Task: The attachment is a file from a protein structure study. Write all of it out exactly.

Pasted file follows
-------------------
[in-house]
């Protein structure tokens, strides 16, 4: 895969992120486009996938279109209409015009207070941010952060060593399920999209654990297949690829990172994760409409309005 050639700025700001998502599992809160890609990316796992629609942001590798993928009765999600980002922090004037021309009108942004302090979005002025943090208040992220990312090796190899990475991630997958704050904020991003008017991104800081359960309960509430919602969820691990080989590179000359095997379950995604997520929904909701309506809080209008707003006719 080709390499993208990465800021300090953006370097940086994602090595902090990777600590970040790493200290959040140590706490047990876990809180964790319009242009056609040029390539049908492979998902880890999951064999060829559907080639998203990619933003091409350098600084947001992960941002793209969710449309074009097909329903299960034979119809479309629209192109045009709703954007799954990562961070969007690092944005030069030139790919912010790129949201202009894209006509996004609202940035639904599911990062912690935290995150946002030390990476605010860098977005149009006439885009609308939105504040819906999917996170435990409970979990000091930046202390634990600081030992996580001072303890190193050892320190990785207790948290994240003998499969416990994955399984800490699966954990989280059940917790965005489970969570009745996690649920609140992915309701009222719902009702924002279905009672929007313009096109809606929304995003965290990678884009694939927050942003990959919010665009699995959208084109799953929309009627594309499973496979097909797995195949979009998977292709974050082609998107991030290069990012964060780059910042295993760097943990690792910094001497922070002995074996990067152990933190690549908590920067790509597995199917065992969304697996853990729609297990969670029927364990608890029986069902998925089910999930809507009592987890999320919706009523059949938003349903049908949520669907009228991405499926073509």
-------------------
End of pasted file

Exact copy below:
[in-house]
């Protein structure tokens, strides 16, 4: 895969992120486009996938279109209409015009207070941010952060060593399920999209654990297949690829990172994760409409309005 050639700025700001998502599992809160890609990316796992629609942001590798993928009765999600980002922090004037021309009108942004302090979005002025943090208040992220990312090796190899990475991630997958704050904020991003008017991104800081359960309960509430919602969820691990080989590179000359095997379950995604997520929904909701309506809080209008707003006719 080709390499993208990465800021300090953006370097940086994602090595902090990777600590970040790493200290959040140590706490047990876990809180964790319009242009056609040029390539049908492979998902880890999951064999060829559907080639998203990619933003091409350098600084947001992960941002793209969710449309074009097909329903299960034979119809479309629209192109045009709703954007799954990562961070969007690092944005030069030139790919912010790129949201202009894209006509996004609202940035639904599911990062912690935290995150946002030390990476605010860098977005149009006439885009609308939105504040819906999917996170435990409970979990000091930046202390634990600081030992996580001072303890190193050892320190990785207790948290994240003998499969416990994955399984800490699966954990989280059940917790965005489970969570009745996690649920609140992915309701009222719902009702924002279905009672929007313009096109809606929304995003965290990678884009694939927050942003990959919010665009699995959208084109799953929309009627594309499973496979097909797995195949979009998977292709974050082609998107991030290069990012964060780059910042295993760097943990690792910094001497922070002995074996990067152990933190690549908590920067790509597995199917065992969304697996853990729609297990969670029927364990608890029986069902998925089910999930809507009592987890999320919706009523059949938003349903049908949520669907009228991405499926073509």